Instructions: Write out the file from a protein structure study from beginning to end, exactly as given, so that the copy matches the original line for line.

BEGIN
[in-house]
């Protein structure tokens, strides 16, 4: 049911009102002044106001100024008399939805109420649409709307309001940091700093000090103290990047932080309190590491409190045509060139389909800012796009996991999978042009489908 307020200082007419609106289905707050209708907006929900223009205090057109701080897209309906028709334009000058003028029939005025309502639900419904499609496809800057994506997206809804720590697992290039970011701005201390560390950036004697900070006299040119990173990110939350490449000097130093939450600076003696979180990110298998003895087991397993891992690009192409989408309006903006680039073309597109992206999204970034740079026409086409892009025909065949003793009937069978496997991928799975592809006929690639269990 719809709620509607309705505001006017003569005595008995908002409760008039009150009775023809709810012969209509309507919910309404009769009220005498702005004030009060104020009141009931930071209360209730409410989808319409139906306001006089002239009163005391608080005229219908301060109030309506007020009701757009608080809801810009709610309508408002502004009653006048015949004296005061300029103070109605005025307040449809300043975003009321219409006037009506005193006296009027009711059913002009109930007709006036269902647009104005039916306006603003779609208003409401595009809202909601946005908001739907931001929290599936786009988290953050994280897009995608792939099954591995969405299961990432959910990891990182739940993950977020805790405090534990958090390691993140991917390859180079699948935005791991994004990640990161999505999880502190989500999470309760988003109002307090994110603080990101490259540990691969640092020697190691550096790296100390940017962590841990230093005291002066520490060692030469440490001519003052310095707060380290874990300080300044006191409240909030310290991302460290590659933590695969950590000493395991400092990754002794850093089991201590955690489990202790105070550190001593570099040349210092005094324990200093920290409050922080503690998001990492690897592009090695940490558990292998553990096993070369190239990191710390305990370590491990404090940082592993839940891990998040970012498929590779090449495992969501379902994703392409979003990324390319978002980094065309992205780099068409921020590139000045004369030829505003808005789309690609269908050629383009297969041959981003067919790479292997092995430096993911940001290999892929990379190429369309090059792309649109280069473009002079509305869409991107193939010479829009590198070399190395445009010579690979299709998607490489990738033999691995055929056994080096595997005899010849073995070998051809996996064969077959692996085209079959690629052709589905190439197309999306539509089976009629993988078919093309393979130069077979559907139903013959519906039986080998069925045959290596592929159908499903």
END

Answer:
[in-house]
């Protein structure tokens, strides 16, 4: 049911009102002044106001100024008399939805109420649409709307309001940091700093000090103290990047932080309190590491409190045509060139389909800012796009996991999978042009489908 307020200082007419609106289905707050209708907006929900223009205090057109701080897209309906028709334009000058003028029939005025309502639900419904499609496809800057994506997206809804720590697992290039970011701005201390560390950036004697900070006299040119990173990110939350490449000097130093939450600076003696979180990110298998003895087991397993891992690009192409989408309006903006680039073309597109992206999204970034740079026409086409892009025909065949003793009937069978496997991928799975592809006929690639269990 719809709620509607309705505001006017003569005595008995908002409760008039009150009775023809709810012969209509309507919910309404009769009220005498702005004030009060104020009141009931930071209360209730409410989808319409139906306001006089002239009163005391608080005229219908301060109030309506007020009701757009608080809801810009709610309508408002502004009653006048015949004296005061300029103070109605005025307040449809300043975003009321219409006037009506005193006296009027009711059913002009109930007709006036269902647009104005039916306006603003779609208003409401595009809202909601946005908001739907931001929290599936786009988290953050994280897009995608792939099954591995969405299961990432959910990891990182739940993950977020805790405090534990958090390691993140991917390859180079699948935005791991994004990640990161999505999880502190989500999470309760988003109002307090994110603080990101490259540990691969640092020697190691550096790296100390940017962590841990230093005291002066520490060692030469440490001519003052310095707060380290874990300080300044006191409240909030310290991302460290590659933590695969950590000493395991400092990754002794850093089991201590955690489990202790105070550190001593570099040349210092005094324990200093920290409050922080503690998001990492690897592009090695940490558990292998553990096993070369190239990191710390305990370590491990404090940082592993839940891990998040970012498929590779090449495992969501379902994703392409979003990324390319978002980094065309992205780099068409921020590139000045004369030829505003808005789309690609269908050629383009297969041959981003067919790479292997092995430096993911940001290999892929990379190429369309090059792309649109280069473009002079509305869409991107193939010479829009590198070399190395445009010579690979299709998607490489990738033999691995055929056994080096595997005899010849073995070998051809996996064969077959692996085209079959690629052709589905190439197309999306539509089976009629993988078919093309393979130069077979559907139903013959519906039986080998069925045959290596592929159908499903």